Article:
Prospective paramedics to be tested in Urdu

English NTS tests for Rescue 1122 proved problematic for candidates

Our Correspondent February 08, 2017
Based on the subsequent analysis, the English language being used as the medium of the test was problematic for candidates. PHOTO: AFP

RAWALPINDI: The National Testing Service (NTS) and Punjab Emergency Services have decided to conduct the scrutiny test for the applicants for recruitment of Motorbike Ambulance Service across the province in the Urdu language instead of English.

A Rescue 1122 spokesperson said that the decision to change the language was taken at  meeting between the Punjab Emergency Services Director General  Rizwan Naseer and management of NTS  on Tuesday evening.

Furthermore, the decision to make the entry test for candidates in emergency paramedics to be subject specific, while previously it was general in nature.

Pushed aside: Primary teachers unhappy with violation of transfer criteria

The measures come in the wake of a scant number of candidates who actually qualified for the positions, said a Rescue 1122 official.

He added that a total of 22,000 men applied for the 800 available posts of emergency paramedics.

The official further added that only 100 candidates were able to pass the relevant entry and psychological test.

He said that the Punjab government has announced starting a Motorbike Ambulance Service.

In this regard, directives have been given to the Punjab Emergency Services to recruit 800 motorbike paramedics for eight divisional headquarters of Punjab within a month's time.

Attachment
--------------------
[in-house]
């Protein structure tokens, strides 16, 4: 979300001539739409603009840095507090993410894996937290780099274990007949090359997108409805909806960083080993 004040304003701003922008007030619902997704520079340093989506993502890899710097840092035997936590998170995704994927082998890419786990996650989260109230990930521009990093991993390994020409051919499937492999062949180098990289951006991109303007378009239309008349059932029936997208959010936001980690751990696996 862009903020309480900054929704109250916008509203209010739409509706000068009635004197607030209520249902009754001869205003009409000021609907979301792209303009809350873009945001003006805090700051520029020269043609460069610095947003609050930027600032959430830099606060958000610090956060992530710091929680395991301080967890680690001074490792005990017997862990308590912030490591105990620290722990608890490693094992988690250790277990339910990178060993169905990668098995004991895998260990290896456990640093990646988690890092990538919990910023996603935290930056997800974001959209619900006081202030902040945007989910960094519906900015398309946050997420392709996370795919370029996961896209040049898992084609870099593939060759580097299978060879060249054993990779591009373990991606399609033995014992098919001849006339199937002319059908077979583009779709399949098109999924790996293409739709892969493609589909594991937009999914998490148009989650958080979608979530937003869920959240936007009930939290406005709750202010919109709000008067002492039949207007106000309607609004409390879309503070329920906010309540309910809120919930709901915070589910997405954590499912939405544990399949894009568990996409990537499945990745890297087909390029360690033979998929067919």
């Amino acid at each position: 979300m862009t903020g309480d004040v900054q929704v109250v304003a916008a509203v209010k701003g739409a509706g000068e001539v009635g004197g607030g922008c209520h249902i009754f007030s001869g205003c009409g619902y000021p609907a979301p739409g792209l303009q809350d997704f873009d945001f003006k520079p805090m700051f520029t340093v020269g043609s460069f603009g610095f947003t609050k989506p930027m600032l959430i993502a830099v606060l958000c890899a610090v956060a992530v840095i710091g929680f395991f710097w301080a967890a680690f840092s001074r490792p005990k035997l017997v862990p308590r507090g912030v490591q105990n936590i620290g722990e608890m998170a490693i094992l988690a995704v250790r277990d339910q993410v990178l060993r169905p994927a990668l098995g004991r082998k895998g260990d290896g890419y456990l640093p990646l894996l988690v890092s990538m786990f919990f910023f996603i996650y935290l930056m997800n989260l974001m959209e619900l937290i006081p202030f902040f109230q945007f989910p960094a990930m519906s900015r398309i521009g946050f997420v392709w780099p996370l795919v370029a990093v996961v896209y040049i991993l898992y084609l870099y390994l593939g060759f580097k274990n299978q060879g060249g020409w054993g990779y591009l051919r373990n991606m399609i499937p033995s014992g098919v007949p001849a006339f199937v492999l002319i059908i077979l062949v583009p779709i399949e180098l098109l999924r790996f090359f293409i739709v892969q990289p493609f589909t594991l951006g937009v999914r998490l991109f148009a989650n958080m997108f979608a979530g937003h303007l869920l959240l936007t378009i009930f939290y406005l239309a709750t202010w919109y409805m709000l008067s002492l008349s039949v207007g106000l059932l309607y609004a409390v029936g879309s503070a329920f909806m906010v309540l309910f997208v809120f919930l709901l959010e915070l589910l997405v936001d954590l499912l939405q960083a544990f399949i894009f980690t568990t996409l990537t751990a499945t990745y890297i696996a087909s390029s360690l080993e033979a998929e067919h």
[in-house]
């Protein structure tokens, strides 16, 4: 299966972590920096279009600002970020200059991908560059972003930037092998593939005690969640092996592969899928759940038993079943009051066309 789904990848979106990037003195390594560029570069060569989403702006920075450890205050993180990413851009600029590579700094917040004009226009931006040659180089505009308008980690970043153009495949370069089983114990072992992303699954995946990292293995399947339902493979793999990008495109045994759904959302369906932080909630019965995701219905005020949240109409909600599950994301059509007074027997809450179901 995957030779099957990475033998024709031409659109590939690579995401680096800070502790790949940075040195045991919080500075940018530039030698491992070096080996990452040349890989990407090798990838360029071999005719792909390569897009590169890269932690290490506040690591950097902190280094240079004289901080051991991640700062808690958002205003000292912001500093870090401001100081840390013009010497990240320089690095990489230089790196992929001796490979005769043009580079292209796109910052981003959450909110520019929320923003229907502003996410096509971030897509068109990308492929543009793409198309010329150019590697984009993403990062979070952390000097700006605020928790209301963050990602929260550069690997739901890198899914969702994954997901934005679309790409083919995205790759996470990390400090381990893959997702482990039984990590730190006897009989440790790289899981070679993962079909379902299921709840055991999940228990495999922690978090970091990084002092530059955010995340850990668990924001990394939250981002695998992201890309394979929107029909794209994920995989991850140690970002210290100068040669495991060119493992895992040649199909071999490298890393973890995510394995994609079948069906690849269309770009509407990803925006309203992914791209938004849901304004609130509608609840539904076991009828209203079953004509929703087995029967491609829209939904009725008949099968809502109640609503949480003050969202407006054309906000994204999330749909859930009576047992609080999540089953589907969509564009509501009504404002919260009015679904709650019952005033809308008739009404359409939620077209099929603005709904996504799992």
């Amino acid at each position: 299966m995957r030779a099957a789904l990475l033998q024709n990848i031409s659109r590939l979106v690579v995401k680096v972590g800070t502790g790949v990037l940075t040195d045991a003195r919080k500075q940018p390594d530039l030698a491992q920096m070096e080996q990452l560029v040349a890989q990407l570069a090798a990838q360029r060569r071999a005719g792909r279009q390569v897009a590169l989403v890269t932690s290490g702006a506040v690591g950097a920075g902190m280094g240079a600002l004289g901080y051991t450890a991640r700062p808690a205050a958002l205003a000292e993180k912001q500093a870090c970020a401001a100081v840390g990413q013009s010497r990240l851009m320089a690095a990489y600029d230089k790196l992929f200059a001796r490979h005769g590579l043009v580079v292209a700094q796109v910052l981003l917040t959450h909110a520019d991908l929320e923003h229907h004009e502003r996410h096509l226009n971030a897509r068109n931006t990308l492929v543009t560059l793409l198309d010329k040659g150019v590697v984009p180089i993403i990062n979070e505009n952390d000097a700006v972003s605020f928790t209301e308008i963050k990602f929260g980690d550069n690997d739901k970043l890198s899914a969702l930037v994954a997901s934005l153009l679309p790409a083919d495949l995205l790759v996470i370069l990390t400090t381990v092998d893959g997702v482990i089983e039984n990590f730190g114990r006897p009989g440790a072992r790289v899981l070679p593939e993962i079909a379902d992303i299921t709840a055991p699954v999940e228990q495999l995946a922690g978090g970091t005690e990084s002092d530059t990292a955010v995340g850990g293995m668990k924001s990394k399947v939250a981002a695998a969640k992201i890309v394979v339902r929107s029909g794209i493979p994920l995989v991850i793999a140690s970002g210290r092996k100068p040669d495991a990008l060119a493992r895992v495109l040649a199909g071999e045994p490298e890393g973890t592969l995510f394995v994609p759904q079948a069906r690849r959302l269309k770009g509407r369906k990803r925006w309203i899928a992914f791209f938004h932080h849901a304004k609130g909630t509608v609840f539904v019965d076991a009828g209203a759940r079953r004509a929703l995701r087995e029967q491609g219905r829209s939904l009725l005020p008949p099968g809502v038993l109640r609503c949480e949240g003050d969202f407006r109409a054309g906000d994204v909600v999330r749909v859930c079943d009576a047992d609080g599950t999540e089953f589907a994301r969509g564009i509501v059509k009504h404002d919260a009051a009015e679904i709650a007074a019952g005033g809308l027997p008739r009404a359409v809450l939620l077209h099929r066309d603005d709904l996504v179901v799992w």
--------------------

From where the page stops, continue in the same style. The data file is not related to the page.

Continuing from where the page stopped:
Moreover, the worrying results have compelled the department to negotiate with the NTS administration to ascertain the reasons behind the poor outcome.

Based on the subsequent analysis, the English language being used as the medium of the test was problematic for candidates.

The legend that was Bano Qudsia

In its new advertisement, the Punjab Emergency Services has asked for fresh applications in tests to be conducted in cities such as Rawalpindi, Lahore and Multan.

Trained paramedics would be available on motorbike round the clock to dispense first aid and primary treatment in the case of an emergency.

The aim behind rolling out these new motorbike ambulances is to provide a quick response to emergency calls in congested areas of big cities as motorbikes can move fast in traffic even during rush hours.

Published in The Express Tribune, February 9th, 2017.


Replying to X

Comments are moderated and generally will be posted if they are on-topic and not abusive.

For more information, please see our Comments FAQ